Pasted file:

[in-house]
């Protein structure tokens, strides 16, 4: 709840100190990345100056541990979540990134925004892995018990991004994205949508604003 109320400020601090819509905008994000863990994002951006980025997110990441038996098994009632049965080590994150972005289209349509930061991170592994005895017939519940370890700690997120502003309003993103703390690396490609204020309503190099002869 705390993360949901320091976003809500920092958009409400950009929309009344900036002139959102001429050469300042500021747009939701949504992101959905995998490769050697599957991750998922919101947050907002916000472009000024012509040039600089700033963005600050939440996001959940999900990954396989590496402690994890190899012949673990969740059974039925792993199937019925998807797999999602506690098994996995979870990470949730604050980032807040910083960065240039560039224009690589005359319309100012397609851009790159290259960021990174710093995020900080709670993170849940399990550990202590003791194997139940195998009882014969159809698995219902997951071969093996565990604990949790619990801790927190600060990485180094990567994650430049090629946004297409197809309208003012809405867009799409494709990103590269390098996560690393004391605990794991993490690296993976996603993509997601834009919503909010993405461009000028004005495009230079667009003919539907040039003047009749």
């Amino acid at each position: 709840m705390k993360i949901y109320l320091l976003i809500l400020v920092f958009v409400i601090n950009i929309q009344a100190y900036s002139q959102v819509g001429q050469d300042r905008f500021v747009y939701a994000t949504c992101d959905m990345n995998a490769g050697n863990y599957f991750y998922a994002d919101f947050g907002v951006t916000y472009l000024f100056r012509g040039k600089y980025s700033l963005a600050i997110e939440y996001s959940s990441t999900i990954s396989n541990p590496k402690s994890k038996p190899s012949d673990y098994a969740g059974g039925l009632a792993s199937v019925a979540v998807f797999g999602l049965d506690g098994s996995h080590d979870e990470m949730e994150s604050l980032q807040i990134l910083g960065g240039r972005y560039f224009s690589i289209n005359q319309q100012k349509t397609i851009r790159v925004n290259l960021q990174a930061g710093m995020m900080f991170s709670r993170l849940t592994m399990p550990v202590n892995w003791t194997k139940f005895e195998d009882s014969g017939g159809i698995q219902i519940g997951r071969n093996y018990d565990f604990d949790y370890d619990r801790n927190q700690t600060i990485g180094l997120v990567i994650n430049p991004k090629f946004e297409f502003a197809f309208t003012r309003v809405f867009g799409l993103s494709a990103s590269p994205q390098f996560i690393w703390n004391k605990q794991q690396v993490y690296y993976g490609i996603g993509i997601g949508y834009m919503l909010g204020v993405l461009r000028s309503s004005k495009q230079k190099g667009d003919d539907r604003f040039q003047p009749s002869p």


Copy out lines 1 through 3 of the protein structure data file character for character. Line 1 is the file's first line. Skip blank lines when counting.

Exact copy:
[in-house]
């Protein structure tokens, strides 16, 4: 709840100190990345100056541990979540990134925004892995018990991004994205949508604003 109320400020601090819509905008994000863990994002951006980025997110990441038996098994009632049965080590994150972005289209349509930061991170592994005895017939519940370890700690997120502003309003993103703390690396490609204020309503190099002869 705390993360949901320091976003809500920092958009409400950009929309009344900036002139959102001429050469300042500021747009939701949504992101959905995998490769050697599957991750998922919101947050907002916000472009000024012509040039600089700033963005600050939440996001959940999900990954396989590496402690994890190899012949673990969740059974039925792993199937019925998807797999999602506690098994996995979870990470949730604050980032807040910083960065240039560039224009690589005359319309100012397609851009790159290259960021990174710093995020900080709670993170849940399990550990202590003791194997139940195998009882014969159809698995219902997951071969093996565990604990949790619990801790927190600060990485180094990567994650430049090629946004297409197809309208003012809405867009799409494709990103590269390098996560690393004391605990794991993490690296993976996603993509997601834009919503909010993405461009000028004005495009230079667009003919539907040039003047009749």
């Amino acid at each position: 709840m705390k993360i949901y109320l320091l976003i809500l400020v920092f958009v409400i601090n950009i929309q009344a100190y900036s002139q959102v819509g001429q050469d300042r905008f500021v747009y939701a994000t949504c992101d959905m990345n995998a490769g050697n863990y599957f991750y998922a994002d919101f947050g907002v951006t916000y472009l000024f100056r012509g040039k600089y980025s700033l963005a600050i997110e939440y996001s959940s990441t999900i990954s396989n541990p590496k402690s994890k038996p190899s012949d673990y098994a969740g059974g039925l009632a792993s199937v019925a979540v998807f797999g999602l049965d506690g098994s996995h080590d979870e990470m949730e994150s604050l980032q807040i990134l910083g960065g240039r972005y560039f224009s690589i289209n005359q319309q100012k349509t397609i851009r790159v925004n290259l960021q990174a930061g710093m995020m900080f991170s709670r993170l849940t592994m399990p550990v202590n892995w003791t194997k139940f005895e195998d009882s014969g017939g159809i698995q219902i519940g997951r071969n093996y018990d565990f604990d949790y370890d619990r801790n927190q700690t600060i990485g180094l997120v990567i994650n430049p991004k090629f946004e297409f502003a197809f309208t003012r309003v809405f867009g799409l993103s494709a990103s590269p994205q390098f996560i690393w703390n004391k605990q794991q690396v993490y690296y993976g490609i996603g993509i997601g949508y834009m919503l909010g204020v993405l461009r000028s309503s004005k495009q230079k190099g667009d003919d539907r604003f040039q003047p009749s002869p």